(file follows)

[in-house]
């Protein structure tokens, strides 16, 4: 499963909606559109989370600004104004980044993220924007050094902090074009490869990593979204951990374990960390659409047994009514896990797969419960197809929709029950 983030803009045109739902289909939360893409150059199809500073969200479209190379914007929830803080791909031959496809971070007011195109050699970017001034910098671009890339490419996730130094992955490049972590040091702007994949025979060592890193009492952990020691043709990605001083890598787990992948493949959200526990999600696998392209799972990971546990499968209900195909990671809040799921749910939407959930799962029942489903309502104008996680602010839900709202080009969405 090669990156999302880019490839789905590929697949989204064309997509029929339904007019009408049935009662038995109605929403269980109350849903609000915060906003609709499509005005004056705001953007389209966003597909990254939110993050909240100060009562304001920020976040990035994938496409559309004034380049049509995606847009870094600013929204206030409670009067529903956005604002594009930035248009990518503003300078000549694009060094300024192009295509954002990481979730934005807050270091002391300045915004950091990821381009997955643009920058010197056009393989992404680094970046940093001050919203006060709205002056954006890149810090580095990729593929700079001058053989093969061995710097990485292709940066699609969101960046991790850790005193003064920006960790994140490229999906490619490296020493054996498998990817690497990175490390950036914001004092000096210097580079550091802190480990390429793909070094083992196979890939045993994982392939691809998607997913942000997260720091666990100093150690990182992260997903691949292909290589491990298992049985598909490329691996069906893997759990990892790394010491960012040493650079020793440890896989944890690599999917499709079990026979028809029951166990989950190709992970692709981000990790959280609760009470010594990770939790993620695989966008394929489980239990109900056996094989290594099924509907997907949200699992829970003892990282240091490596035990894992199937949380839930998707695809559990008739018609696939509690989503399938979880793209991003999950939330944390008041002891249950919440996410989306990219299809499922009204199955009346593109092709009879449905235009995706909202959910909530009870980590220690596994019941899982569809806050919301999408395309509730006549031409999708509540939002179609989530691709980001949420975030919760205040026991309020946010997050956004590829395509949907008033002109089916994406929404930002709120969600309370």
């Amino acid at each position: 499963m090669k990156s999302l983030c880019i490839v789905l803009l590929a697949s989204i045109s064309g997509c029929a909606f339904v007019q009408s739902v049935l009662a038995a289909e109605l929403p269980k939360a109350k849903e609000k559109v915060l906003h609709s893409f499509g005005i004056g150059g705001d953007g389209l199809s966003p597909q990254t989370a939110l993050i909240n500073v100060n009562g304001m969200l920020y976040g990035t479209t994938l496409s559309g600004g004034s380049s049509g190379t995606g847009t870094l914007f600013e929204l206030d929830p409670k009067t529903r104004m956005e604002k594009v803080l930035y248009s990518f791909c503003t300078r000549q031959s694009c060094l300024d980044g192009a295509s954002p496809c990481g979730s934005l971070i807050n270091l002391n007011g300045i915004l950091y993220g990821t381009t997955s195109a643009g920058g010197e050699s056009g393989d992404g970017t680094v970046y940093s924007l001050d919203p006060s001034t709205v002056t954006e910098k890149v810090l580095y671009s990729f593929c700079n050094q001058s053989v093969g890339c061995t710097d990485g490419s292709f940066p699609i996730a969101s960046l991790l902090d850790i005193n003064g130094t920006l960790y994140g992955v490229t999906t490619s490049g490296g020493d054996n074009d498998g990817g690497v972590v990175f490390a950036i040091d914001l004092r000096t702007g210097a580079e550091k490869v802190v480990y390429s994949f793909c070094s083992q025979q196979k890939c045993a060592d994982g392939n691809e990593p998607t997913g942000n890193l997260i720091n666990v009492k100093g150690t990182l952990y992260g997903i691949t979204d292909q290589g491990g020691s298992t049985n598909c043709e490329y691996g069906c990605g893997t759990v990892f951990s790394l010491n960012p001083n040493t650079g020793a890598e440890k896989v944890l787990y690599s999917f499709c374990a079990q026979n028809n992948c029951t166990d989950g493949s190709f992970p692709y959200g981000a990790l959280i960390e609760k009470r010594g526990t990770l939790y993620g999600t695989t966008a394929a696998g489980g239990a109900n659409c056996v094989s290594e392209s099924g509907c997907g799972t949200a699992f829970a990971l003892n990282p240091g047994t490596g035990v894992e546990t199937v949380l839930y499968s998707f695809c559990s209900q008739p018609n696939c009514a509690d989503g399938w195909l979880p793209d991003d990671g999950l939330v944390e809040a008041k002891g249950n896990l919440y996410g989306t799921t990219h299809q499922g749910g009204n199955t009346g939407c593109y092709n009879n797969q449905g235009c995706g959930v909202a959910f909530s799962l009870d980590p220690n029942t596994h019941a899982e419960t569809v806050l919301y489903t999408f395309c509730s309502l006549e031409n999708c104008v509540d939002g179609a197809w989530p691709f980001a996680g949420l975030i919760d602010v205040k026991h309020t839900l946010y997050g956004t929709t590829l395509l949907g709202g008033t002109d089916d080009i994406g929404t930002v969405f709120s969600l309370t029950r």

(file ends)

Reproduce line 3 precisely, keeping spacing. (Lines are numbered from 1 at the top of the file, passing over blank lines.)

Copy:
């Amino acid at each position: 499963m090669k990156s999302l983030c880019i490839v789905l803009l590929a697949s989204i045109s064309g997509c029929a909606f339904v007019q009408s739902v049935l009662a038995a289909e109605l929403p269980k939360a109350k849903e609000k559109v915060l906003h609709s893409f499509g005005i004056g150059g705001d953007g389209l199809s966003p597909q990254t989370a939110l993050i909240n500073v100060n009562g304001m969200l920020y976040g990035t479209t994938l496409s559309g600004g004034s380049s049509g190379t995606g847009t870094l914007f600013e929204l206030d929830p409670k009067t529903r104004m956005e604002k594009v803080l930035y248009s990518f791909c503003t300078r000549q031959s694009c060094l300024d980044g192009a295509s954002p496809c990481g979730s934005l971070i807050n270091l002391n007011g300045i915004l950091y993220g990821t381009t997955s195109a643009g920058g010197e050699s056009g393989d992404g970017t680094v970046y940093s924007l001050d919203p006060s001034t709205v002056t954006e910098k890149v810090l580095y671009s990729f593929c700079n050094q001058s053989v093969g890339c061995t710097d990485g490419s292709f940066p699609i996730a969101s960046l991790l902090d850790i005193n003064g130094t920006l960790y994140g992955v490229t999906t490619s490049g490296g020493d054996n074009d498998g990817g690497v972590v990175f490390a950036i040091d914001l004092r000096t702007g210097a580079e550091k490869v802190v480990y390429s994949f793909c070094s083992q025979q196979k890939c045993a060592d994982g392939n691809e990593p998607t997913g942000n890193l997260i720091n666990v009492k100093g150690t990182l952990y992260g997903i691949t979204d292909q290589g491990g020691s298992t049985n598909c043709e490329y691996g069906c990605g893997t759990v990892f951990s790394l010491n960012p001083n040493t650079g020793a890598e440890k896989v944890l787990y690599s999917f499709c374990a079990q026979n028809n992948c029951t166990d989950g493949s190709f992970p692709y959200g981000a990790l959280i960390e609760k009470r010594g526990t990770l939790y993620g999600t695989t966008a394929a696998g489980g239990a109900n659409c056996v094989s290594e392209s099924g509907c997907g799972t949200a699992f829970a990971l003892n990282p240091g047994t490596g035990v894992e546990t199937v949380l839930y499968s998707f695809c559990s209900q008739p018609n696939c009514a509690d989503g399938w195909l979880p793209d991003d990671g999950l939330v944390e809040a008041k002891g249950n896990l919440y996410g989306t799921t990219h299809q499922g749910g009204n199955t009346g939407c593109y092709n009879n797969q449905g235009c995706g959930v909202a959910f909530s799962l009870d980590p220690n029942t596994h019941a899982e419960t569809v806050l919301y489903t999408f395309c509730s309502l006549e031409n999708c104008v509540d939002g179609a197809w989530p691709f980001a996680g949420l975030i919760d602010v205040k026991h309020t839900l946010y997050g956004t929709t590829l395509l949907g709202g008033t002109d089916d080009i994406g929404t930002v969405f709120s969600l309370t029950r």